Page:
Nut Hut celebrates diversity, 30 years in business
Kathy Krau did not intend to open a lesbian bar when she opened Kathy's Nut Hut, 1500 W. Scott St., in 1982. She says she thought she was opening primarily a "straight" bar, especially since she inherited the mostly heterosexual neighborhood clientele from the previous bar.
But it didn't take long for gay women, particularly those involved on softball and pool teams, to find the place. Word traveled fast through the lesbian community that Krau, who is gay, opened a comfortable, affordable tavern.
What happened next is almost idyllic. The old-school clientele, members of the LGBT community and young, new guys from the neighborhood started hanging out in the same space. And they interacted. And they got along.
This melting pot mentality has existed now for 30 years. Ray Santiago says he came into the bar years ago on a bet and has returned almost every night ever since.
"The friendships here are beautiful. And these ladies challenge me and I was glad I was challenged," says Santiago. "A miracle has happened in this bar. As long as you show respect, you are welcome here."
A few years ago, Krau sold the bar to friend and Nut Hut bartender, Michelle Murphy, who runs the business with her partner, Dawn Musbach. Murphy changed the name to Nut Hut, and has recently, finally, settled on a new logo for the tavern. Musbach says they plan to hang a sign on the exterior of the building later this year.
According to Santiago, it's Murphy's and Musbach's personalities that make the bar what it is. Musbach, who calls herself a "beer server" not a bartender, is the face of the Nut Hut and a customer favorite.
"Any given day, I'll tell it how it is to my customers," says Musbach. "One day, I was picking on all of them, and I said, 'I'm surprised you come in here.'"
Later, on a more serious note, Musbach admits to loving people and having a lot of patience for the human race. She then nods at an elderly man sitting at the bar drinking a can of soda.
"Like him. He gets really grumpy when he drinks, so we came to a compromise. He can come in here, but he only drinks soda," she says. "We worked it out."
The secret to Nut Hut's three-decade-long success, she says, is the diversity, the tradition and the prices. Pints of beer are $2 and bottles, including imports, are $3. They have nightly specials, like Tipsy Tuesday, offering up $5 pitchers and $2 shots of Jack Daniels and 2-4-1 Thirsty Thursdays.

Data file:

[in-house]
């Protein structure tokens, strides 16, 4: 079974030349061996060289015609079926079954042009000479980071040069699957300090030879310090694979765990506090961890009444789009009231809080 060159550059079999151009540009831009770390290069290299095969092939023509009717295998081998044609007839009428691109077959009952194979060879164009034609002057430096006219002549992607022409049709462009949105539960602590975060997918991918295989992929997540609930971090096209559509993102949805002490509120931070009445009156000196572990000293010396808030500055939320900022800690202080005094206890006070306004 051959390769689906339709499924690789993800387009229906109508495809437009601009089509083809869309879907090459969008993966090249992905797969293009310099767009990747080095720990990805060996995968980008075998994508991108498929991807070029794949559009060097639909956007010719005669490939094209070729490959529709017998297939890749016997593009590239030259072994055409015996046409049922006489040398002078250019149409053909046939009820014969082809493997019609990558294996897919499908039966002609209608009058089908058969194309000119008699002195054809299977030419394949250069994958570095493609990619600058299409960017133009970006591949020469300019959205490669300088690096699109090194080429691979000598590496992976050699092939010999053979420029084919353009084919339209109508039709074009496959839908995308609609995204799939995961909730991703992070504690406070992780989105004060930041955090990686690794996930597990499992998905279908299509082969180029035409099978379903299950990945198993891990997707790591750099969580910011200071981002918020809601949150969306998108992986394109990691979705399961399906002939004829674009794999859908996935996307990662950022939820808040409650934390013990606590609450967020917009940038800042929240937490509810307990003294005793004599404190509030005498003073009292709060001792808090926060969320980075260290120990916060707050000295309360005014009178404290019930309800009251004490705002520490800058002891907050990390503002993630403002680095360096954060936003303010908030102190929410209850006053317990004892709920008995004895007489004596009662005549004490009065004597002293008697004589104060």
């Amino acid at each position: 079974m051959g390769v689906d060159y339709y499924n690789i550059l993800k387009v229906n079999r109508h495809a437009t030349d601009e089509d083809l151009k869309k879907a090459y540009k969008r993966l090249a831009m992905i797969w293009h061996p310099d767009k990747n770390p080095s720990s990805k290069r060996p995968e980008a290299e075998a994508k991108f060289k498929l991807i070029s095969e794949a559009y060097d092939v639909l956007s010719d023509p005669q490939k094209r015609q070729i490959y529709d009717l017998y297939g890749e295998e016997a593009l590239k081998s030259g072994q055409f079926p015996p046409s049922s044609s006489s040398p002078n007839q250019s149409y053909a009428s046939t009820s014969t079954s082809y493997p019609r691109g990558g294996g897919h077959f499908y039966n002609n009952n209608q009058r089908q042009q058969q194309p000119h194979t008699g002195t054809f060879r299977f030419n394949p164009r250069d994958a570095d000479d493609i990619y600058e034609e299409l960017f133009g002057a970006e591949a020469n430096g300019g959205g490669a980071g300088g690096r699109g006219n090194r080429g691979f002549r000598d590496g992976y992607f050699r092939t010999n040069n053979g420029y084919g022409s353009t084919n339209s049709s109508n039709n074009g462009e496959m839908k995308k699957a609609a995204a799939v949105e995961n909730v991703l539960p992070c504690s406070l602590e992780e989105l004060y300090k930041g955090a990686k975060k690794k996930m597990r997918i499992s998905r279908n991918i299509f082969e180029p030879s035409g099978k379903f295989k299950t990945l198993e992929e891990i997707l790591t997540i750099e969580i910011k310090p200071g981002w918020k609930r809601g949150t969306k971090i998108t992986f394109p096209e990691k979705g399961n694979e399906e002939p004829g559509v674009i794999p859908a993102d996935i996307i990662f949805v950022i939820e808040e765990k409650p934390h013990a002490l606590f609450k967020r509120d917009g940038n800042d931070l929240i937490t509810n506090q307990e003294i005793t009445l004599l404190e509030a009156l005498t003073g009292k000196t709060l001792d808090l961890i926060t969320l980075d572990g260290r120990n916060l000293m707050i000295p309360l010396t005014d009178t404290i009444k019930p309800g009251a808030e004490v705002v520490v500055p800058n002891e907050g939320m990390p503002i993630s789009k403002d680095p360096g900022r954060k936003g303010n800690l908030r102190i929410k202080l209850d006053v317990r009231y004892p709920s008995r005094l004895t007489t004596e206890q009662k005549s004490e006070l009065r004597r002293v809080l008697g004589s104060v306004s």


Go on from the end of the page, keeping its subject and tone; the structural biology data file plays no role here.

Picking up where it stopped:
Plus, they often serve food during baseball and football games, and not just the typical crock pot of chili. During a recent Packers game they had Indian tacos. Whenever there are leftovers, a woman from across the street comes over and delivers the food to neighborhood people and shelters.
"Whether people knew us as Kathy's or Nut Hut, they know that we're good people and our prices are cheap," says Musbach.
Nut Hut has continued the softball tradition and still has teams today. They also have dart leagues, a pool table, video games (including Ms. Pac Man) and, up until recently, karaoke. Bruce Tabora, a dear friend of the owners who passed away last summer, hosted the karaoke nights and Musbach says it hasn't felt right to bring back the event just yet.
2011 brought a lot of loss into Murphy's and Musbach's lives, which was the main reason why they did not participate in the Pride Parade last June, even though they had created a float almost every year prior and won multiple trophies.
There is a large collage of photos of Tabora hanging on the wall of the bar, not far from another cluster of photos memorializing other employees and friends who have passed away. Over the years, they have had many raffles to raise money for ill employees and customers or their families.
"If somebody needs someone, we step up to the plate," says Musbach.
Musbach says she and Murphy, who have been together for six years, have traveled to many other cities, and are yet to find a bar with the same vibe as Nut Hut. Despite the hardships, which include a challenging economy, they know they have something pretty special.
"We have it really good here. People are really accepting," she says. "There's been no trouble here. None."
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